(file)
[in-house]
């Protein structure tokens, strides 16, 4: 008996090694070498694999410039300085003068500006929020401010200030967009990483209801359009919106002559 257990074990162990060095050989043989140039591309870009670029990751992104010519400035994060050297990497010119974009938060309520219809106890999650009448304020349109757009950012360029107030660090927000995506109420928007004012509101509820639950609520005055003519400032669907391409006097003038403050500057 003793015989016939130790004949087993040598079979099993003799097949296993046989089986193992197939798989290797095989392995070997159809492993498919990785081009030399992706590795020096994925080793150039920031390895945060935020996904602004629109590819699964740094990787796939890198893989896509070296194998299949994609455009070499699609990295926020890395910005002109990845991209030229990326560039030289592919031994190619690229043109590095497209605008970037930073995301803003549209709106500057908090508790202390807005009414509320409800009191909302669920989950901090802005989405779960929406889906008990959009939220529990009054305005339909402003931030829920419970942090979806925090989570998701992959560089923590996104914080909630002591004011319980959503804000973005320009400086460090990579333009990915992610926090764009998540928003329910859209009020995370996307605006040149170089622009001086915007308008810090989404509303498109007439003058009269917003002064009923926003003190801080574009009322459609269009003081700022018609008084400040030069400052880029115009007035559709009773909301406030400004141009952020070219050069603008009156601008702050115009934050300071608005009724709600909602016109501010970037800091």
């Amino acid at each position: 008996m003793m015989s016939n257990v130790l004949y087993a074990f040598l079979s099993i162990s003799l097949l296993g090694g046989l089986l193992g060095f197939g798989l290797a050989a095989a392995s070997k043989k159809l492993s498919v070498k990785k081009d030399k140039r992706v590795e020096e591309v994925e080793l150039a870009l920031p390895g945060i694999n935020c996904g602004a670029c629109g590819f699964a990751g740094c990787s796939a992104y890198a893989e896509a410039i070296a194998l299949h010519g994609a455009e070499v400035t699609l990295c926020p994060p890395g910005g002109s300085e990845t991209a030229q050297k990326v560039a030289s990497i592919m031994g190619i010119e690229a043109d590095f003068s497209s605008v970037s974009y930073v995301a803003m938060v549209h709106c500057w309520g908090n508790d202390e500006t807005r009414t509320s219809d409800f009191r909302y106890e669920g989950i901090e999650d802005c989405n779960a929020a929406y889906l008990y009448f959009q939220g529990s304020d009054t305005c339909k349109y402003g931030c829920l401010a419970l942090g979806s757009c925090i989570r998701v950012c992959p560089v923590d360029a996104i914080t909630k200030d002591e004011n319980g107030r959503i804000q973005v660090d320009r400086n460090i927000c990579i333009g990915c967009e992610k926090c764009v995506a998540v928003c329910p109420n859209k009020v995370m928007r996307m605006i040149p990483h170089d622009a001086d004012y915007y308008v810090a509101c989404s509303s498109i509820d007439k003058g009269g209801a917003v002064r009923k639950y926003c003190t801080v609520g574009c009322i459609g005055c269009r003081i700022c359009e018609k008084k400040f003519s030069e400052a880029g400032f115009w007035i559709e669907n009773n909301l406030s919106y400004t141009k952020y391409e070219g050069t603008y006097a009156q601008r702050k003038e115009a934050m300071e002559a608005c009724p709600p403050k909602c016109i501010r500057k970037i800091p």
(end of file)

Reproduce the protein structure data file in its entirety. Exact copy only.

[in-house]
């Protein structure tokens, strides 16, 4: 008996090694070498694999410039300085003068500006929020401010200030967009990483209801359009919106002559 257990074990162990060095050989043989140039591309870009670029990751992104010519400035994060050297990497010119974009938060309520219809106890999650009448304020349109757009950012360029107030660090927000995506109420928007004012509101509820639950609520005055003519400032669907391409006097003038403050500057 003793015989016939130790004949087993040598079979099993003799097949296993046989089986193992197939798989290797095989392995070997159809492993498919990785081009030399992706590795020096994925080793150039920031390895945060935020996904602004629109590819699964740094990787796939890198893989896509070296194998299949994609455009070499699609990295926020890395910005002109990845991209030229990326560039030289592919031994190619690229043109590095497209605008970037930073995301803003549209709106500057908090508790202390807005009414509320409800009191909302669920989950901090802005989405779960929406889906008990959009939220529990009054305005339909402003931030829920419970942090979806925090989570998701992959560089923590996104914080909630002591004011319980959503804000973005320009400086460090990579333009990915992610926090764009998540928003329910859209009020995370996307605006040149170089622009001086915007308008810090989404509303498109007439003058009269917003002064009923926003003190801080574009009322459609269009003081700022018609008084400040030069400052880029115009007035559709009773909301406030400004141009952020070219050069603008009156601008702050115009934050300071608005009724709600909602016109501010970037800091």
């Amino acid at each position: 008996m003793m015989s016939n257990v130790l004949y087993a074990f040598l079979s099993i162990s003799l097949l296993g090694g046989l089986l193992g060095f197939g798989l290797a050989a095989a392995s070997k043989k159809l492993s498919v070498k990785k081009d030399k140039r992706v590795e020096e591309v994925e080793l150039a870009l920031p390895g945060i694999n935020c996904g602004a670029c629109g590819f699964a990751g740094c990787s796939a992104y890198a893989e896509a410039i070296a194998l299949h010519g994609a455009e070499v400035t699609l990295c926020p994060p890395g910005g002109s300085e990845t991209a030229q050297k990326v560039a030289s990497i592919m031994g190619i010119e690229a043109d590095f003068s497209s605008v970037s974009y930073v995301a803003m938060v549209h709106c500057w309520g908090n508790d202390e500006t807005r009414t509320s219809d409800f009191r909302y106890e669920g989950i901090e999650d802005c989405n779960a929020a929406y889906l008990y009448f959009q939220g529990s304020d009054t305005c339909k349109y402003g931030c829920l401010a419970l942090g979806s757009c925090i989570r998701v950012c992959p560089v923590d360029a996104i914080t909630k200030d002591e004011n319980g107030r959503i804000q973005v660090d320009r400086n460090i927000c990579i333009g990915c967009e992610k926090c764009v995506a998540v928003c329910p109420n859209k009020v995370m928007r996307m605006i040149p990483h170089d622009a001086d004012y915007y308008v810090a509101c989404s509303s498109i509820d007439k003058g009269g209801a917003v002064r009923k639950y926003c003190t801080v609520g574009c009322i459609g005055c269009r003081i700022c359009e018609k008084k400040f003519s030069e400052a880029g400032f115009w007035i559709e669907n009773n909301l406030s919106y400004t141009k952020y391409e070219g050069t603008y006097a009156q601008r702050k003038e115009a934050m300071e002559a608005c009724p709600p403050k909602c016109i501010r500057k970037i800091p």